Unlike Minnesota’s uncapped program, the Oregon program is capped at approximately 160 megawatts in the “initial tier.” While this limits the total number of projects, the program is more flexible about individual project size, allowing projects from 25 kilowatts (a size that would cover a local hardware store) up to 3 megawatts (enough to cover three Walmarts).

For comparison, Portland General Electric –– serving just under half of Oregon’s population –– has a peak summer demand of approximately 4,000 megawatts. Oregon’s initial community solar tier would be about 4% of that utility’s peak demand, or about 1.8% of the statewide peak. Maryland’s program represents about 1.5% of peak demand. In Minnesota, existing community solar projects already provide close to 7% of Xcel Energy’s summer peak demand of over 9,000 megawatts (about 3.5% of the statewide peak electricity demand). In Colorado, Xcel Energy’s summer peak was 6,250 MW in 2014; with 51 MW of community solar, those projects supply 0.8% of peak demand.

Access to All

Oregon’s program has several provisions to encourage a diversity of program participants. Of the 160 megawatt initial program capacity, half is set aside for residential or small commercial participants. This is in contrast to Minnesota, where the lack of internal limits has meant close to 90% of program capacity is occupied by larger commercial participants (however, the lack of a program cap also means it hasn’t crowded out residential participation, which now counts over 12,000 subscribers).

Of the capacity designated for residential or small commercial, 10 percent of capacity is set aside for low-income subscribers (80% of state median income by household size), including customers with a utility allowance or rental assistance, or residing in an affordable housing developmentA further 10% of capacity is set aside for low-income subscribers, defined as customers with a utility allowance or rental assistance, or residing in an affordable housing development. The program has some fairly specific guidelines for how to make subscriptions affordable. In the case of affordable housing, 75% of the financial benefits must pass through to tenants. For individual subscriptions, developers must offer at least a 20% discount. Those that offer a discount as high as 50% will get preference for allocation of low-income customers by the program administrator queue priority.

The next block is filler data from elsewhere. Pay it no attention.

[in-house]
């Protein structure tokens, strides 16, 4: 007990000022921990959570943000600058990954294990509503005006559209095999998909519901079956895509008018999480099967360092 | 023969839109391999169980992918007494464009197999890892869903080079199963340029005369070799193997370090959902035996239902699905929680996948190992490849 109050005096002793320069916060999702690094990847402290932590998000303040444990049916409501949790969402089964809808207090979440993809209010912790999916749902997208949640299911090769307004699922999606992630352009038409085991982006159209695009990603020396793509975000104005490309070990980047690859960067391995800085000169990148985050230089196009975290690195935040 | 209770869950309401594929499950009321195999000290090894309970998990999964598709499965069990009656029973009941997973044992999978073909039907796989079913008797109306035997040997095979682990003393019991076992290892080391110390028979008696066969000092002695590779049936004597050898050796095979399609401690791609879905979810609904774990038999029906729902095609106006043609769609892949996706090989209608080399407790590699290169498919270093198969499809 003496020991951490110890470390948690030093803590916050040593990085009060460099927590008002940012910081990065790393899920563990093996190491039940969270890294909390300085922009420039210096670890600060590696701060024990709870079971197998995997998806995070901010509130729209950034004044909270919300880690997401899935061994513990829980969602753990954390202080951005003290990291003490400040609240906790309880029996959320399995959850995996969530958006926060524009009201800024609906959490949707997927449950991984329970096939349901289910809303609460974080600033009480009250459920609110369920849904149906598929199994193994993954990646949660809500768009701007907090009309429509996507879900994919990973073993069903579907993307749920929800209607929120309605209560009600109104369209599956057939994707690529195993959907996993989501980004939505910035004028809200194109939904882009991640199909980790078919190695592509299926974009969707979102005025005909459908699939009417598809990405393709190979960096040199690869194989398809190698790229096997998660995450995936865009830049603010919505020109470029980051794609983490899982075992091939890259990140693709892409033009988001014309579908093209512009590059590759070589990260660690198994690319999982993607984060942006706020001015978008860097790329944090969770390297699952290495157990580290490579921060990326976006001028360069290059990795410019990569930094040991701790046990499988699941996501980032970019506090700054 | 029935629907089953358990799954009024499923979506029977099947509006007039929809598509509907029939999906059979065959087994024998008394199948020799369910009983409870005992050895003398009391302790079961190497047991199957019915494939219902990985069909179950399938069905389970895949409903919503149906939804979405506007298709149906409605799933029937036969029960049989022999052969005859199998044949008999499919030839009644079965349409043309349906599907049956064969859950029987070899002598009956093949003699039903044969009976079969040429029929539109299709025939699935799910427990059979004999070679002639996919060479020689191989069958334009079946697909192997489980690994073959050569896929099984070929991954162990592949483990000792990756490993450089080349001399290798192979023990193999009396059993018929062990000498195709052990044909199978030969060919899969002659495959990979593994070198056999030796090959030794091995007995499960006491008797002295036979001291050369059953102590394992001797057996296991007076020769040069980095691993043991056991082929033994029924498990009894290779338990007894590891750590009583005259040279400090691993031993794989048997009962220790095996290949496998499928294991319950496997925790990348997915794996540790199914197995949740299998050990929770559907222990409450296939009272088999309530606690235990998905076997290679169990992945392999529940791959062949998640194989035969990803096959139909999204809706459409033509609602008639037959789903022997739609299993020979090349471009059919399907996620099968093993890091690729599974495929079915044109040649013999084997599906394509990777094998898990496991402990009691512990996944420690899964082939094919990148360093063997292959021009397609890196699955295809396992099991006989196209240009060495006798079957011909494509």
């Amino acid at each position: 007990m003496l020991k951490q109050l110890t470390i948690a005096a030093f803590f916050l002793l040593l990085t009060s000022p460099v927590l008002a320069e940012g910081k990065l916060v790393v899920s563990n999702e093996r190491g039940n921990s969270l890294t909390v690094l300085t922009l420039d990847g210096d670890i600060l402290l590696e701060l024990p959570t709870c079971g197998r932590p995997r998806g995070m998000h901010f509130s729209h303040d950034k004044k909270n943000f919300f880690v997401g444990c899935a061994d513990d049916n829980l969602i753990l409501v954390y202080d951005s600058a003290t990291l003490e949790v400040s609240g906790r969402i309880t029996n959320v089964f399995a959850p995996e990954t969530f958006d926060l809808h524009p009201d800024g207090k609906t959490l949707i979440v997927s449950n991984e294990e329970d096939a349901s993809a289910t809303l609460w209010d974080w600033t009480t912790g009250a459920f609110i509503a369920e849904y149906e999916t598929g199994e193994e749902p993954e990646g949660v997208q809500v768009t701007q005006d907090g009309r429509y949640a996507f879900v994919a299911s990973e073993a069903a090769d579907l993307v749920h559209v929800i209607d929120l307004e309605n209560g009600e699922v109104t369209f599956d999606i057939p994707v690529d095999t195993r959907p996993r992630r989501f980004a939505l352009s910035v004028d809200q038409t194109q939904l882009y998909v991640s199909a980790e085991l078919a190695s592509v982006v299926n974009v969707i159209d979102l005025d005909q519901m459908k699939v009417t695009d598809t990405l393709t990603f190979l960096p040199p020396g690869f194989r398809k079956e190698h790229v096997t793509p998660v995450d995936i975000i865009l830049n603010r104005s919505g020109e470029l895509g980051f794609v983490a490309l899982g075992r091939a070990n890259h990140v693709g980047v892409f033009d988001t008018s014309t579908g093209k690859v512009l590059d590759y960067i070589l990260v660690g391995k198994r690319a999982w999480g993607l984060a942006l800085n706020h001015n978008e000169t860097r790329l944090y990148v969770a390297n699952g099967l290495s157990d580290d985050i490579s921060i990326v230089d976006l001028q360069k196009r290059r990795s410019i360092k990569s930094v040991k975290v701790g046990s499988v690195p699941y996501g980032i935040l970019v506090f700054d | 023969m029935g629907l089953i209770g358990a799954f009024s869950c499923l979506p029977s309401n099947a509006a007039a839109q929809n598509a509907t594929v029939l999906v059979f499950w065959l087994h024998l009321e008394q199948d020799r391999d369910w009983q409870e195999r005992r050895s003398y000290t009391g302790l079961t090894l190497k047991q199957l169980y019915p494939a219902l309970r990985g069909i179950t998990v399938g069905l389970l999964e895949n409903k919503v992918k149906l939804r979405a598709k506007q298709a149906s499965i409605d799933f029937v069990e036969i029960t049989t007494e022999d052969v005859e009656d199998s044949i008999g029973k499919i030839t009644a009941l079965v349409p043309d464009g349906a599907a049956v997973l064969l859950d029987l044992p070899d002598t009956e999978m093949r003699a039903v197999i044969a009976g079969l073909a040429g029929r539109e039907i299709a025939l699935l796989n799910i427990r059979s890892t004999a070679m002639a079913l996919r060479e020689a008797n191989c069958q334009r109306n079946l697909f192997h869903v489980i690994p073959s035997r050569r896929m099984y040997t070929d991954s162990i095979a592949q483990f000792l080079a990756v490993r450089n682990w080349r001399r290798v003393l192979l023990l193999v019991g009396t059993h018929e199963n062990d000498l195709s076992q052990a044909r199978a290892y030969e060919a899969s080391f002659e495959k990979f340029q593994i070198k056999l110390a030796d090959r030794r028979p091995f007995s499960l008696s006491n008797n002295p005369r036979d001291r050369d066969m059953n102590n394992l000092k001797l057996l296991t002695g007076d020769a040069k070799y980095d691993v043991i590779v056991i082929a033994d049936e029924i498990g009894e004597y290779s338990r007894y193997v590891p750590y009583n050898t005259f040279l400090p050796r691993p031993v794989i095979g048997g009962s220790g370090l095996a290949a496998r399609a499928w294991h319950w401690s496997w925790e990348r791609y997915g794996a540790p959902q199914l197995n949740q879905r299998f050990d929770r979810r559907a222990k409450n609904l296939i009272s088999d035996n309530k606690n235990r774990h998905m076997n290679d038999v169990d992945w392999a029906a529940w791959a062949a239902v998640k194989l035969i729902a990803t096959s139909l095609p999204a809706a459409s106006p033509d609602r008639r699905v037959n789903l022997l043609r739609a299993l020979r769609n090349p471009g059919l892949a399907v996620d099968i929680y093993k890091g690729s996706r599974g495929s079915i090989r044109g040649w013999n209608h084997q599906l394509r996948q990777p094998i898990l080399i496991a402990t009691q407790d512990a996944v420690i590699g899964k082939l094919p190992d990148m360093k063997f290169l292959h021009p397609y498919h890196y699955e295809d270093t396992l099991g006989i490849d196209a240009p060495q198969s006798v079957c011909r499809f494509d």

Oregon’s community solar program represents an exciting and long-awaited addition to the the field of community solar programs nationwide. On most fronts –– financial benefits, ownership, and access –– it scores very high. But the program should be allowed to grow beyond the initial allocation of 1.8% of peak demand. Already, Minnesota has demonstrated that community solar can meet a higher portion of summer peak energy demand and that there’s consumer demand for the program.

Conclusion: 3.5 out of 4

Other resources

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Written By

John directs the Democratic Energy program at ILSR and he focuses on energy policy developments that best expand the benefits of local ownership and dispersed generation of renewable energy. His seminal paper, Democratizing the Electricity System, describes how to blast the roadblocks to distributed renewable energy generation, and how such small-scale renewable energy projects are the key to the biggest strides in renewable energy development.   Farrell also authored the landmark report Energy Self-Reliant States, which serves as the definitive energy atlas for the United States, detailing the state-by-state renewable electricity generation potential. Farrell regularly provides discussion and analysis of distributed renewable energy policy on his blog, Energy Self-Reliant States (, and articles are regularly syndicated on Grist and Renewable Energy World.   John Farrell can also be found on Twitter @johnffarrell, or at